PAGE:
Dietary Supplements - Quality
"Dietary supplement" is regulatory term. Dietary supplements include vitamins, minerals, herbs, botanicals, fatty acids, and amino acids which are administered as capsules, tablets, liquids, gels or powders. The FDA regulates dietary supplements based on 1994 Congressional legislation referred to as DSHEA (Dietary Supplement Health Education Act). While the consumer is guaranteed access to a wide variety of supplements by the current legislation, and guaranteed access to promotional literature and dosage suggestions, quality of dietary supplements is not assured. Although counterintuitive, the contents listed on the label of a dietary supplement do not always correspond to the actual contents in the bottle, when the contents of the bottle are subject to third party biochemical analysis. There is extensive published documentation of sub-potent products, contamination of products with toxic metals (lead, mercury, and others), pesticides, herbicides, aftlatoxin, bacteria, PCBs and dioxin. At times, third party analysis shows that a toxic solvent used to create an extract of an herb remains in the finished product. There are some instances of adulteration of a product, possibly a function of inadvertent misidentification of an herb in its natural environment, such that the herb in the bottle is not the herb on the label. One example of this is skullcap, listed in the Consumer Reports May, 2004 "Dirty Dozen," even though the published literature indicates that the liver toxicity of the skullcap product was due to mislabeling of germander, which is known to be toxic to the liver.
DSHEA in 1994 mandated that the FDA establish good manufacturing practices (GMPs) for dietary supplements. The FDA did not issue the "Final Rule" for cGMPs for dietary supplements until June 22, 2007, thirteen years after the DSHEA legislation was passed by Congress. The rule ensures that dietary supplements are produced in a quality manner, do not contain contaminants or impurities, and are accurately labeled. The final cGMP and the interim final rule became effective October 24, 2007. To minimize any adverse impact upon small businesses manufacturers of dietary supplements, the rule had a three-year phase-in for small businesses. Companies with more than 500 employees had until June 2008 to comply, companies with less than 500 employees had until June 2009 to comply, and companies with fewer than 20 employees had until June 2010 to comply with the regulations. The final rule itself, 814 pages, published in the Federal Register, is posted here. Some experts have identified concerns with the comprehensiveness of the final rule - two critiques are published in Integrative Medicine: A Clinician's Journal (IMCJ. 2007. 6. 8-9 and 28-31).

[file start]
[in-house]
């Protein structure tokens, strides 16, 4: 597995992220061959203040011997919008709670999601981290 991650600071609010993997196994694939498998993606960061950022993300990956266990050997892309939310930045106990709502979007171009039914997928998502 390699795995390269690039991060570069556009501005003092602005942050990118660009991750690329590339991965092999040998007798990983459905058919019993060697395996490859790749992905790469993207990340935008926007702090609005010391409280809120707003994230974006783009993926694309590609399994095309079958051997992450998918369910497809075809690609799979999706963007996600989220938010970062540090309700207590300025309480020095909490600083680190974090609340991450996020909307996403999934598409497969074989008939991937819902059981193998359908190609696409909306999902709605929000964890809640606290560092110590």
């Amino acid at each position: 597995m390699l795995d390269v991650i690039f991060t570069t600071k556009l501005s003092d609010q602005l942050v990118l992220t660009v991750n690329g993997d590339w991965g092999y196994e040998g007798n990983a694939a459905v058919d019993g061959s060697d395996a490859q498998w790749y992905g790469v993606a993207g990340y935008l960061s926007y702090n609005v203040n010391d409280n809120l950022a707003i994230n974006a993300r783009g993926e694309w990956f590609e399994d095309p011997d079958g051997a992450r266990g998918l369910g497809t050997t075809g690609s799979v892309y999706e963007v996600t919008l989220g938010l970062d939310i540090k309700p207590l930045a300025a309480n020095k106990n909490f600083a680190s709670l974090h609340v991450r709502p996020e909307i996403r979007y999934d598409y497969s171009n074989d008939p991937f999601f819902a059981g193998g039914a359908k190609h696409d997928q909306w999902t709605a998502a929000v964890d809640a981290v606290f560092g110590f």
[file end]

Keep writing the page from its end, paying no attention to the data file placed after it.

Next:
Resources at the FDA to monitor compliance of manufacturers with the Final Rule are limited, and thus FDA action tends to be reactive rather than proactive. Thus, the consumer who shops for supplements based on price alone may be purchasing an inferior quality product, or worse, an adulterated or contaminated product. Fortunately, there are a variety of trade groups and private businesses that provide information for the consumer who wishes to purchase high quality products. Consumerlab is a business which purchases a variety of brands of popular dietary supplements off the shelves of health food stores and pharmacies, and from internet sites, contracts for independent analysis of each brand for quality, and posts the results of the independent analysis on its web site. There is a nominal annual fee to subscribe to Consumerlab and access the information posted on the site. In addition to Consumerlab, there are businesses which certify manufacturers of dietary supplements for Good Manufacturing Practices. Certification of high-quality manufacturing is available through NSF, NPA, and USP - web sites which list companies which are certified are available here, here and here. Beware though that even if a company is certified by NSF, NPA or USP, this information is not necessarily included on the product label. Beware also that NPA and NSF certifications address only the chemical composition, not the bioavailability of the herb. USP and Consumerlab do address bioavailability as well as chemical composition. A newer resource is information posted on the website of Emerson Ecologics, a business that serves health care professionals as a distributor for multiple manufacturers. Emerson initiated a quality program in 2010, ranking manufacturers based on a number of criteria. Information is posted here regarding manufacturers who meet the standards to qualify as either "Gold Partner," "Silver Partner," or "Partner." The limitation of this database is that manufacturers who choose not to distribute through Emerson Ecologics will not be listed in any of the categories.
For herbs, it is essential that manufacturers use analytical methods to confirm the identity of the herb (avoid inadvertent adulteration). These analytical methods include HPTLC (high-pressure thin-layer chromatography), HPLC (high performance liquid chromatography) and DNA barcoding (the newest technology). NOTE that DNA barcoding is valuable for analyzing the whole herb, but not necessarily valuable for analyzing extracts, as most of the DNA may be removed with extraction. In 2015, the NYS Attorney General claimed adulteration of some herbal products based on DNA barcoding of extracts; industry experts objected to the conclusions based on mis-use of this technology
Disclaimer: the preceding is intended as educational material and not as individual treatment recommendations.
Page Updated January 2, 2016; reviewed July 3, 2017